Music

Deceptive Cadence
4:23 pm
Fri April 27, 2012

Around The Classical Internet: April 27, 2012

Conductor Kurt Masur in a 2007 file photo from Berlin.
Sean Gallup Getty Images

Originally published on Sat April 28, 2012 10:15 am

  • After falling off the podium last night in the middle of a performance with the Orchestre National de France, 84-year-old Kurt Masur has been hospitalized in Paris. A spokesperson for the orchestra says that he is expected to be released "very soon," adding that "he fell upside down onto his back because his left foot was too near the edge of the podium. It's not linked to health problems.
Read more
Piano Jazz
1:48 pm
Fri April 27, 2012

Clare Fischer On Piano Jazz

Clare Fischer.
Courtesy of the artist

Originally published on Fri June 7, 2013 9:25 am

Keyboardist, composer, arranger and bandleader Clare Fischer was known for his versatile and deft touch with everything from classical to jazz to Latin and Brazilian music. He began his career after earning his Master's degree in composition from Michigan State University, where he worked as a pianist and conductor for the vocal group The Hi-Lo's. After working with The Hi-Lo's for five years, he went on to work with Dizzy Gillespie and Donald Byrd.

Read more
Field Recordings
1:26 pm
Fri April 27, 2012

Steve Coleman And The Invention Of New Languages

Steve Coleman plays in the ruins of Fort Adams during the Newport Jazz Fest 2011.
NPR

Originally published on Wed July 9, 2014 9:08 am

The Asian-American singer Jen Shyu speaks several languages, among them English, Spanish, Portuguese and various East Asian tongues from China, Taiwan and East Timor. But then she started performing with saxophonist Steve Coleman. None of her native tongues would serve for his knotty tunes; "doo-bop-a-da" scat singing wasn't going to cut it, either. So she had to devise her own sound and fury — perhaps signifying nothing formally, but full of intense personal feeling.

Read more
Deceptive Cadence
10:59 am
Fri April 27, 2012

Caption This Cartoon, Win A Prize

Pablo Helguera

Originally published on Thu May 3, 2012 2:34 pm

Write Your Own Caption To This Cartoon

Each week, our intrepid artist, Pablo Helguera, comes up with a classical cartoon and an appropriate, if sometimes irreverent, caption.

Now it's your turn. We'd like you to compose a clever caption for this week's cartoon. The best entry will win (insert drum roll here!) a brand new NPR Music tote bag and coffee mug.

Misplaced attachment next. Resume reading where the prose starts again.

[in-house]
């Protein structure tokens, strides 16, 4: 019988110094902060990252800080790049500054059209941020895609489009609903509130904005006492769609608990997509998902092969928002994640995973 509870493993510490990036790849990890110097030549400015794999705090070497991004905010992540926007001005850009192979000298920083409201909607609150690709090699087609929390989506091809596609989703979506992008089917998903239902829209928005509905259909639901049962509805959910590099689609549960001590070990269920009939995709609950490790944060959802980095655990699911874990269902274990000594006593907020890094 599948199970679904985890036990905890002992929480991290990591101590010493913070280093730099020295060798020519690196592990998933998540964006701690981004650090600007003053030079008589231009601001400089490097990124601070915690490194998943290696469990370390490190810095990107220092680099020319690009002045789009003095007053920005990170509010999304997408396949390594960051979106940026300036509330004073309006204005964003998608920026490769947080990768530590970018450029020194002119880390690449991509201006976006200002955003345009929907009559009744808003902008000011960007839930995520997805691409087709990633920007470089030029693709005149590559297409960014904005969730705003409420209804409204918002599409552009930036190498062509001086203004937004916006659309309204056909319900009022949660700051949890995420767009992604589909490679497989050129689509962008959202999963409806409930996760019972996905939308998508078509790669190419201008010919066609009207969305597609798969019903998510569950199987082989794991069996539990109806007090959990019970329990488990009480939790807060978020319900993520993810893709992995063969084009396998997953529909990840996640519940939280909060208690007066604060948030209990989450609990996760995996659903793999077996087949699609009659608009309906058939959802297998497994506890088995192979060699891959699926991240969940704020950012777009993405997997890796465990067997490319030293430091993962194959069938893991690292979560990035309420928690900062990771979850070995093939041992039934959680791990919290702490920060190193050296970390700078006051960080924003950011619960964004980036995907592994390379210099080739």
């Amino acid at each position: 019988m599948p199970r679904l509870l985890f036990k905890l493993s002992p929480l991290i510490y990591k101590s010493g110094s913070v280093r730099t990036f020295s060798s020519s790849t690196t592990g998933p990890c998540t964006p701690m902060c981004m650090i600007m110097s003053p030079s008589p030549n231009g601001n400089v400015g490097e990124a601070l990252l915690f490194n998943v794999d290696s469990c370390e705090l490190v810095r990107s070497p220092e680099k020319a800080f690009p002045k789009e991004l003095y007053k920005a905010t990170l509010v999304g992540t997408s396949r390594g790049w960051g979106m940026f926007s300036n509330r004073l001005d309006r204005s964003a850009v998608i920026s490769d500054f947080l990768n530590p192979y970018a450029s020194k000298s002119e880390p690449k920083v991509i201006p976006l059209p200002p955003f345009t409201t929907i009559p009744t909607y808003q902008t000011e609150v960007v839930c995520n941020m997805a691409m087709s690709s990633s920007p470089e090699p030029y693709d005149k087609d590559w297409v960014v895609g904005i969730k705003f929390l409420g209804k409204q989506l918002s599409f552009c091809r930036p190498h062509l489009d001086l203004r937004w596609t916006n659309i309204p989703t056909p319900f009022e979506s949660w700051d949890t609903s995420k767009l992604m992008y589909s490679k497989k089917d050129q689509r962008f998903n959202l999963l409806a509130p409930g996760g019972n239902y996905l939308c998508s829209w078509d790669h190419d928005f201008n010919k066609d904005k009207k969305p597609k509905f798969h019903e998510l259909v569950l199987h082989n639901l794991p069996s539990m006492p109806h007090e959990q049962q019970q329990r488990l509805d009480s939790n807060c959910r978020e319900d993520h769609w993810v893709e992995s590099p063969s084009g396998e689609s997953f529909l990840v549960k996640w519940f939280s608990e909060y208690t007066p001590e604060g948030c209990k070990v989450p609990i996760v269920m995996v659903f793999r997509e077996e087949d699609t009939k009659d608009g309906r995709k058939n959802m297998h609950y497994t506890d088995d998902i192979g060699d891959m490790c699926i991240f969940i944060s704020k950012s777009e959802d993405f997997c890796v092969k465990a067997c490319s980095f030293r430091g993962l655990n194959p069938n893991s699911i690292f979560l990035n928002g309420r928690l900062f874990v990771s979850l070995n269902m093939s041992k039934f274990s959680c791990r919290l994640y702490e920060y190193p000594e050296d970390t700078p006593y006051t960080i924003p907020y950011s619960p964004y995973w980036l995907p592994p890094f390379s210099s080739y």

Read more
A Blog Supreme
3:25 pm
Thu April 26, 2012

Modern Jazz Hasn't Forgotten To Dance

Anzic Records

Originally published on Tue September 18, 2012 5:03 pm

Note: This video could be considered slightly NSFW, for scantily-clad people and very brief partial nudity.

It's often pointed out that long ago, jazz was once dance music. It's usually a way of lamenting its current reputation as a cerebral art for seated contemplation. But nothing says music can't be for both hips and head.

Read more
Deceptive Cadence
3:02 pm
Thu April 26, 2012

First Watch: Finding Stillness In The Heart Of The City

courtesy of the artist

Originally published on Sun April 29, 2012 6:40 pm

A meditation on quietude amidst unceasing movement, a thick-walled cell of solitary contentment in the churn of daily life: That's the premise of this new video featuring the gifted pianist Michael Mizrahi.

Read more
Live in Concert
1:27 pm
Thu April 26, 2012

Nashville Symphony Goes Electric, Eclectic

The Nashville Symphony with Music Director Giancarlo Guerrero (center) during Spring For Music at Carnegie Hall in Manhattan, New York on May 12, 2012.
Melanie Burford NPR

Originally published on Tue April 15, 2014 2:49 pm

PROGRAM

  • Ives: Universe Symphony (real. Austin)
  • Riley: The Palmian Chord Ryddle
  • Grainger: The Warriors
Read more
Classics in Concert
1:27 pm
Thu April 26, 2012

Spring For Music: The Houston Symphony's Subversive, Sardonic Shostakovich

The Houston Symphony and conductor Hans Graf presented an all-Shostakovich evening for their evening at the Spring for Music festival at Carnegie Hal on May 7, 2012. They played two rarely heard works in powerful performances: the bitingly satirical Anti-Formalist Rayok, with soloist Mikhail Svetlov (pictured), as well as the gargantuan Symphony No. 11.
Torsten Kjellstrand Torsten Kjellstrand for NPR

Originally published on Tue April 15, 2014 2:48 pm

PROGRAM

  • SHOSTAKOVICH Anti-Formalist Rayok
  • SHOSTAKOVICH Symphony No. 11 in G Minor, Op. 103, "The Year 1905"
  • Encore: LIADOV Baba Yaga
Read more
Favorite Sessions
10:41 am
Thu April 26, 2012

Punch Brothers: Sophisticated Strings

Punch Brothers' members perform in WFUV's Studio A in New York.
Tim Teeling WFUV

Originally published on Thu April 26, 2012 11:12 am

The term "string band" tends to conjure up images of rustic simplicity, but Punch Brothers' music is anything but simple. Challenging to play, it offers many subtle pleasures, from strange musical structures to opaque lyrics. (I wouldn't have known that "Movement and Location," from the band's new album Who's Feeling Young Now?, had anything to do with baseball if Chris Thile hadn't explained it to me himself.)

Read more
JazzSet
9:53 am
Thu April 26, 2012

Toots Thielemans On JazzSet, With Kenny Werner

Toots Thielemans.

Jos Knaepen

Originally published on Thu August 1, 2013 10:39 am

More than 90 years ago, on April 29, 1922, Jean-Baptiste "Toots" Thielemans was born in Brussels. An organization formed to celebrate his landmark birthday, TOOTS90 is presenting a series of eight concerts, featuring Thielemans' quartet and special guests Kenny Werner on piano and Oscar Castro-Neves and Philip Catherine on guitar. All take place in Belgium, tracing a route from Antwerp to Gent, Brussels, Hasselt, Brugge, Liège and Dinant.

Read more

Pages